There is almost no end to the variety of products and activities that appeal to the over-50s market. Mary Schmieder, editor of the 10-times-yearly Discovery magazine based in Colborne, Ont., said that second and third careers are common among older Canadians, who may purchase a retail business, begin writing fiction or journalism, or become consultants. They are also frequent buyers of products that, said Schmieder, “yuppies are perceived as buying.” Top-of-theline items, including Cadillac cars, recreational vehicles, high-definition stereo televisions and video cassette recorders are particularly popular, she said. “They have the time and the money. These people don’t blink twice when they plunk down $80,000 for an 80-foot recreational vehicle.”

Banks and other financial institutions are one of the few sectors that have long known about the purchasing power of older Canadians: according to statistics prepared for the Royal Bank of Canada, Canadians over 60 control more than 60 per cent of all bank deposits. Most banks offer special discounts for senior citizens, such as free chequing accounts. The Royal Bank has gone a step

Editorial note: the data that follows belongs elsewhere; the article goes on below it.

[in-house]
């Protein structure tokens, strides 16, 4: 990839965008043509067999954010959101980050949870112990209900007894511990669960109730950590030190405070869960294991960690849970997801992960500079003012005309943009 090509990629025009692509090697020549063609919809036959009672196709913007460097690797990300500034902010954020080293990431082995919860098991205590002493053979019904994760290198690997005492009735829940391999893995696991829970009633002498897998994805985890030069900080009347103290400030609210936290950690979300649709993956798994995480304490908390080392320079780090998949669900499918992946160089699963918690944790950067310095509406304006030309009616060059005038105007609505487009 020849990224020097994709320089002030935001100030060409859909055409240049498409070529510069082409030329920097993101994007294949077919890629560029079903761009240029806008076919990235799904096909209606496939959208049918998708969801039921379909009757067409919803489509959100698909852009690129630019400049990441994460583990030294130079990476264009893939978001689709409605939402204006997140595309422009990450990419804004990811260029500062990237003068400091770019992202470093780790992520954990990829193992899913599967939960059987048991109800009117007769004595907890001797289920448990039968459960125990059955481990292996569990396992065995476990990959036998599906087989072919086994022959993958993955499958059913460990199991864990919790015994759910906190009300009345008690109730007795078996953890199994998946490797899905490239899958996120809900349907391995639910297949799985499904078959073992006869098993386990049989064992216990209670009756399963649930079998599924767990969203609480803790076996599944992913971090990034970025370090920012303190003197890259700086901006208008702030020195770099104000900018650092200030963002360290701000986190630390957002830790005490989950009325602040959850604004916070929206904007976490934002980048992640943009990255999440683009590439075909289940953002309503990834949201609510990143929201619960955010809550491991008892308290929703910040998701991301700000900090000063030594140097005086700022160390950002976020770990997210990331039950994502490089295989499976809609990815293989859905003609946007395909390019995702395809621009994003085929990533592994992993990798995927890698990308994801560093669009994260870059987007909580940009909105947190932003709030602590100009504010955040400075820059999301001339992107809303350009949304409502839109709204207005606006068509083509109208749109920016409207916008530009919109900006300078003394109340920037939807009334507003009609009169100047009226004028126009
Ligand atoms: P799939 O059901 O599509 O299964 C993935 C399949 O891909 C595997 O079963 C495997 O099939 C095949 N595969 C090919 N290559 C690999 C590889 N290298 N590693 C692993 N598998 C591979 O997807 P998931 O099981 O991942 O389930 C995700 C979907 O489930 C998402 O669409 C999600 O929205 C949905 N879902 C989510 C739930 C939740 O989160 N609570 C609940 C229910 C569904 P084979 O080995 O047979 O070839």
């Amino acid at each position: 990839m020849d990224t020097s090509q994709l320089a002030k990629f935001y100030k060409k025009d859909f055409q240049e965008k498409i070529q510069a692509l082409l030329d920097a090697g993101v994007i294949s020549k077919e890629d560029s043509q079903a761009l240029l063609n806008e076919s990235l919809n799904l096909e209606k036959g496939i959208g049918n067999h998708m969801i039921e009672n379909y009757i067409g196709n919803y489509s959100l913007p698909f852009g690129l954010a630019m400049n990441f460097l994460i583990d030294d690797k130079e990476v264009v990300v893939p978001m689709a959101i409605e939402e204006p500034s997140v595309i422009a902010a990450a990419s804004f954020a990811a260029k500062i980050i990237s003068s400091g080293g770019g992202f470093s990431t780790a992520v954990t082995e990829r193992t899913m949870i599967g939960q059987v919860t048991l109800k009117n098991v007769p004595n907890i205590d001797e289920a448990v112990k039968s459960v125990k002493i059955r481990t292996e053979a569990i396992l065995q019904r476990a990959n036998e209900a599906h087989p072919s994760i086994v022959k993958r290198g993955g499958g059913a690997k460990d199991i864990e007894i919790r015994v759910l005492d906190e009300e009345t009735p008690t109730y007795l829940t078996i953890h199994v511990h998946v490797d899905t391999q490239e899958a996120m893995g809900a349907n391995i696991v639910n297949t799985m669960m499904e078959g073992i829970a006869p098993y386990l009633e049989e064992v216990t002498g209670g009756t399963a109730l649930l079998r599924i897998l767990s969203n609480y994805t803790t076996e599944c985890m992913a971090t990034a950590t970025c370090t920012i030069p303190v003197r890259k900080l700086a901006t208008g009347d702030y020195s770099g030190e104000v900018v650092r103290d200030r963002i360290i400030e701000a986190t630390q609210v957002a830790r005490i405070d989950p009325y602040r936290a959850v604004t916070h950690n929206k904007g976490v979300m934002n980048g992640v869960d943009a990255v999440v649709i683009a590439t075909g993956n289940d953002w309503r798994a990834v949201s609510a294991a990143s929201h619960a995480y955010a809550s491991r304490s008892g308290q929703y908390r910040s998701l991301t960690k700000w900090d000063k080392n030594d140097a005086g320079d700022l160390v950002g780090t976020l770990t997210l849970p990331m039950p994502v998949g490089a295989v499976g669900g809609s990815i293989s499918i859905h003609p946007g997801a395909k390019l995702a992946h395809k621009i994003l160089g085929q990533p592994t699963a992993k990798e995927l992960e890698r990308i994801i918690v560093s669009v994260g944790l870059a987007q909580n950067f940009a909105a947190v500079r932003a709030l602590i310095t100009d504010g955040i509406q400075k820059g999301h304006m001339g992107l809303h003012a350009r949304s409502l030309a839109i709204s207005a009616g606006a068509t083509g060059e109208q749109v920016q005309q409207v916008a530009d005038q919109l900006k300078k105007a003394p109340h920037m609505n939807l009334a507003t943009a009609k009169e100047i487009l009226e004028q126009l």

further. Since 1984, it has been

using retired bank employees to promote the sale of registered retirement savings plans among its older customers. Known within the bank as “the Grey Panthers,” they visit potential investors in their homes. The Royal also maintains a “Seniors Centre” in one of its Toronto branches. It provides so-called sitdown banking in a screened-off area and highly personalized service to customers who are over 60. North Toronto area manager Peter Kuhlmann said that the bank is planning another new branch exclusively for those over 60.

In some ways, the great grey wave is just beginning. Toronto-based advertising agency Grey Canada predicts that by the year 2006— 10 years after the oldest of the baby boomers begin turning 50—there will be 9.5 million Canadians over the age of 50. And according to Michael Williams, vice-president of Torontobased consultants Compusearch Market and Social Research, “People who are seeing growth in this area now ain’t seen nothin’ yet.” When the bulge of baby boomers now in their mid-to late 30s turns 55, he added,“this whole market will explode.” And when that happens, the 50-plus market could well overwhelm all others. Age, at last, will be the rage.

PATRICIA CHISHOLM